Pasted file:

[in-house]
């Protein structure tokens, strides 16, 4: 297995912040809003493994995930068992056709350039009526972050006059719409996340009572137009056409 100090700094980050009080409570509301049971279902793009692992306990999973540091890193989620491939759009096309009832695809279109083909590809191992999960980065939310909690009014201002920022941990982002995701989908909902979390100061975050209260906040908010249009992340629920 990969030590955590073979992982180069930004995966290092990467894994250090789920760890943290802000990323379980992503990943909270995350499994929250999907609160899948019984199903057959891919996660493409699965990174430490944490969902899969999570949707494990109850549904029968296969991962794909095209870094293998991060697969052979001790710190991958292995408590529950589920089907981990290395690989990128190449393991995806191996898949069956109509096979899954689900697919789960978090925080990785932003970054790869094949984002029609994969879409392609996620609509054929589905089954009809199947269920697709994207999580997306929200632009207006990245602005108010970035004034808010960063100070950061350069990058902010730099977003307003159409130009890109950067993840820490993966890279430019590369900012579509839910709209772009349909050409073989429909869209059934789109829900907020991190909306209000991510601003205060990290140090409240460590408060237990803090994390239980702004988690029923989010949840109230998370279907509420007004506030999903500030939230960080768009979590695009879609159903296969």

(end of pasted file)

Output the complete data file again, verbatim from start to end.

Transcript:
[in-house]
């Protein structure tokens, strides 16, 4: 297995912040809003493994995930068992056709350039009526972050006059719409996340009572137009056409 100090700094980050009080409570509301049971279902793009692992306990999973540091890193989620491939759009096309009832695809279109083909590809191992999960980065939310909690009014201002920022941990982002995701989908909902979390100061975050209260906040908010249009992340629920 990969030590955590073979992982180069930004995966290092990467894994250090789920760890943290802000990323379980992503990943909270995350499994929250999907609160899948019984199903057959891919996660493409699965990174430490944490969902899969999570949707494990109850549904029968296969991962794909095209870094293998991060697969052979001790710190991958292995408590529950589920089907981990290395690989990128190449393991995806191996898949069956109509096979899954689900697919789960978090925080990785932003970054790869094949984002029609994969879409392609996620609509054929589905089954009809199947269920697709994207999580997306929200632009207006990245602005108010970035004034808010960063100070950061350069990058902010730099977003307003159409130009890109950067993840820490993966890279430019590369900012579509839910709209772009349909050409073989429909869209059934789109829900907020991190909306209000991510601003205060990290140090409240460590408060237990803090994390239980702004988690029923989010949840109230998370279907509420007004506030999903500030939230960080768009979590695009879609159903296969």